Trick or Treat
by K. A. Hardway
She had finally done it. She had become a cantankerous old lady.
When those teenage boys went tearing through her front yard on their dirt bikes, she had pounced. She shouted at them. Fumed.
“Stay out of my yard!”
One of them, the oldest-looking boy, looked sincere when he apologized. The other two found it funny. No helmets, sweaty hair matted to their red faces. The chubby one, his hair in his eyes, had been smiling, unabashed, defiant.
“We’re sorry, ma’am,” he had said. Shit-eating, ear to ear grin. Mocking. Scoffing.
They took her for a fool. An old fool.
The next time it happened, she’d threatened to tell their parents, call the cops.
She told her twelve year old son not to play with them.
“They live at the other end of the neighborhood, anyway, Mom.”
Where the white trash lives.
Maybe next time she saw them, she would offer them a bottled water. They would probably just snatch the bottles from her hands and speed away, ungrateful. Never mind.
On Halloween night, she found herself alone. Her son was spending the night with his buddy. She felt her heart fracture a little when he’d told her he was too old and too cool for trick or treating this year. Her husband worked the night shift, and wouldn’t be home till the next morning.
She felt herself being sucked down into the quicksand of a legitimate funk.
Halloween used to mean fun. Candy corn. Hoping for the coveted wax fangs in her bag of goodies. (They didn’t taste good, but they were cool.) Popcorn with real butter on it, making dark greasy spots on the small brown paper bag. Telling scary stories around a campfire. Being too scared to go through the local haunted house, or to bob for apples at the church festival.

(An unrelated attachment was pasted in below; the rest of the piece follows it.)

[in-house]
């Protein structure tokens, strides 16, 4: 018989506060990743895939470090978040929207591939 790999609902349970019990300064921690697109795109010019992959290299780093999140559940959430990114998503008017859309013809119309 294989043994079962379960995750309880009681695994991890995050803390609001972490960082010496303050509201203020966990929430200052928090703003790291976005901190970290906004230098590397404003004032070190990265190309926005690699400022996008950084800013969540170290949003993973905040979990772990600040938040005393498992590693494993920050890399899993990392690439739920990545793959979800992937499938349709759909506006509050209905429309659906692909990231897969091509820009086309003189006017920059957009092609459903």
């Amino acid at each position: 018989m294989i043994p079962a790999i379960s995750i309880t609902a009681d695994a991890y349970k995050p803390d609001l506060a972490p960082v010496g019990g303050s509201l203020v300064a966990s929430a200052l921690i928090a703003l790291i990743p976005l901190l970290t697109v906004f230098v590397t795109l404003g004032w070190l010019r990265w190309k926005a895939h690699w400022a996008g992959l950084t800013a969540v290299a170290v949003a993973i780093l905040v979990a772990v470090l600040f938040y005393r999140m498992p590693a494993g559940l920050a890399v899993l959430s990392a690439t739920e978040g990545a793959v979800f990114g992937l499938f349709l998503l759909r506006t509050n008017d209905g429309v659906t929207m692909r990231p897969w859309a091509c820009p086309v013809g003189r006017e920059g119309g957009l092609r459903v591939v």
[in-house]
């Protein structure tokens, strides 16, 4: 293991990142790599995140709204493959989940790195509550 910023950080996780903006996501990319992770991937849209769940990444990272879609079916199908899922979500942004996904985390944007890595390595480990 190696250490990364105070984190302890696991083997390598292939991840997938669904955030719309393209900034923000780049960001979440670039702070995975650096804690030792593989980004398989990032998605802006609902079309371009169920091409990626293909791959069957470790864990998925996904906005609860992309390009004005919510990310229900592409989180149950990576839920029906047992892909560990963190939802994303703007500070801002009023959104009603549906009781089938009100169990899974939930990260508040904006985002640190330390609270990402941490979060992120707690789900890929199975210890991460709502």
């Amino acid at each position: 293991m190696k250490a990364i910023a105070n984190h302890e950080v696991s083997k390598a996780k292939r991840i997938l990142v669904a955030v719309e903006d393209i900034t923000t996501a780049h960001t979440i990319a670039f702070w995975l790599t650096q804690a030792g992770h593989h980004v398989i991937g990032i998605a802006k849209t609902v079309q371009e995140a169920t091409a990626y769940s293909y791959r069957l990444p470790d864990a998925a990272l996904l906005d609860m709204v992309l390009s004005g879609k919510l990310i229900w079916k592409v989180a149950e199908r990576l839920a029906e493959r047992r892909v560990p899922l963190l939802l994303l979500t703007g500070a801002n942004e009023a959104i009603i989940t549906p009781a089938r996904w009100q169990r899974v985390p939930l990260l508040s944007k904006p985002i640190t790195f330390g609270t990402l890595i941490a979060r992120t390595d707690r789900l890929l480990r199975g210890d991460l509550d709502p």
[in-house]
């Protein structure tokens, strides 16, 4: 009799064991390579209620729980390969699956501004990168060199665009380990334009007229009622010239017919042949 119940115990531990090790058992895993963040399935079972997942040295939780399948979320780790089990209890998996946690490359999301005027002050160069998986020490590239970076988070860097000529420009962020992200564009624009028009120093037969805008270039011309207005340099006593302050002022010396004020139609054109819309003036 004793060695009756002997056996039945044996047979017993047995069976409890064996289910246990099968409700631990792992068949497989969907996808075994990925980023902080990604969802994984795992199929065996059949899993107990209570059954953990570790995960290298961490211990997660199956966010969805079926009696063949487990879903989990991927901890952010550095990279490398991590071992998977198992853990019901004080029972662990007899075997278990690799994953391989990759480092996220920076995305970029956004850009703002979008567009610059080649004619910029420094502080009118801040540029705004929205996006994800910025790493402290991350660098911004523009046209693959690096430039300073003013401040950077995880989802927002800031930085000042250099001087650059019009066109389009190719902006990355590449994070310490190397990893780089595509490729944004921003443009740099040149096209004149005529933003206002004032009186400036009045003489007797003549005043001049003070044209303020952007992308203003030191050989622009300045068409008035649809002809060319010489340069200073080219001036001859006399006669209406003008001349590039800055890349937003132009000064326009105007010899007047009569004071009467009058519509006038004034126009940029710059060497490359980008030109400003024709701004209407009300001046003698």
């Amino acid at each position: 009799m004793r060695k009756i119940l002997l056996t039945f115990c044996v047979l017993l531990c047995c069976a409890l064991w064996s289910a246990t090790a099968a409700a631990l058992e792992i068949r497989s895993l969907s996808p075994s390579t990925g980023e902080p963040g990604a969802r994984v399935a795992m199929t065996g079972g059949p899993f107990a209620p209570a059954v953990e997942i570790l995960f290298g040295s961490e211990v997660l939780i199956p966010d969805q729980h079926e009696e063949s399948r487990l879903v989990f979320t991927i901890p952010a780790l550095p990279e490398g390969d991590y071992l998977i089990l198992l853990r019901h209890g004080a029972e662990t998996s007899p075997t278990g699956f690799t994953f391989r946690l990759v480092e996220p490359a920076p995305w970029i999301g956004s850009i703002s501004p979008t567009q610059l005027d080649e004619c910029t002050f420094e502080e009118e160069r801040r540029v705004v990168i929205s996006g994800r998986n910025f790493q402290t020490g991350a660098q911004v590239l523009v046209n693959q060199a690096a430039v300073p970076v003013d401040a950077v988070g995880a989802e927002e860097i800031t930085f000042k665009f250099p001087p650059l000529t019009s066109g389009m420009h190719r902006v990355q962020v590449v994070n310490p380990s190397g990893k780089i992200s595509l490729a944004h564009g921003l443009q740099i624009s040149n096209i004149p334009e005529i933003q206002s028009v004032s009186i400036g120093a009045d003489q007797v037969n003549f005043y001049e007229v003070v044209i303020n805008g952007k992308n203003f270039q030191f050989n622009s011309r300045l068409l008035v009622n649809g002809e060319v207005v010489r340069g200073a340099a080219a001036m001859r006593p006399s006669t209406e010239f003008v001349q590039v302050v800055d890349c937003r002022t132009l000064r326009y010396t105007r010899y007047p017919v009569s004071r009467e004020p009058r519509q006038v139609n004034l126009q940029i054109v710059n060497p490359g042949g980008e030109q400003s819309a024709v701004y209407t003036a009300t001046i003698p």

Pangs of nostalgia and wistfulness darted her injured heart. Her baby was growing up so fast. She would miss rummaging through his loot after he’d gone to bed, eating too much candy, and feeling like a kid again.
Did kids these days look forward to Halloween the way she had when she was little?
Kids were different now. They didn’t have childhoods.
They were the scary things.
She decided to go out, treat herself to a milkshake. Something to smile about.
She drove past a neighborhood full of trick or treaters. The crowds grew thinner each year. Enthusiasm and youth waned together, dejected.
Once back home, she settled in, lights out, for a film.
No candy to hand out. Porch light off. Jack o’ lantern inside on the kitchen counter, flickering for no one but her.
She heard footsteps outside, then a knock at the door. Laughter.
It was them.
She braced herself.
“Trick or treat!” they shouted, snickering.
She waited, crept to the window, and peeked through the blinds.
They were walking away.
In the moonlight, something silvery glinted in the older one’s hand. A knife blade.
Kids were different now.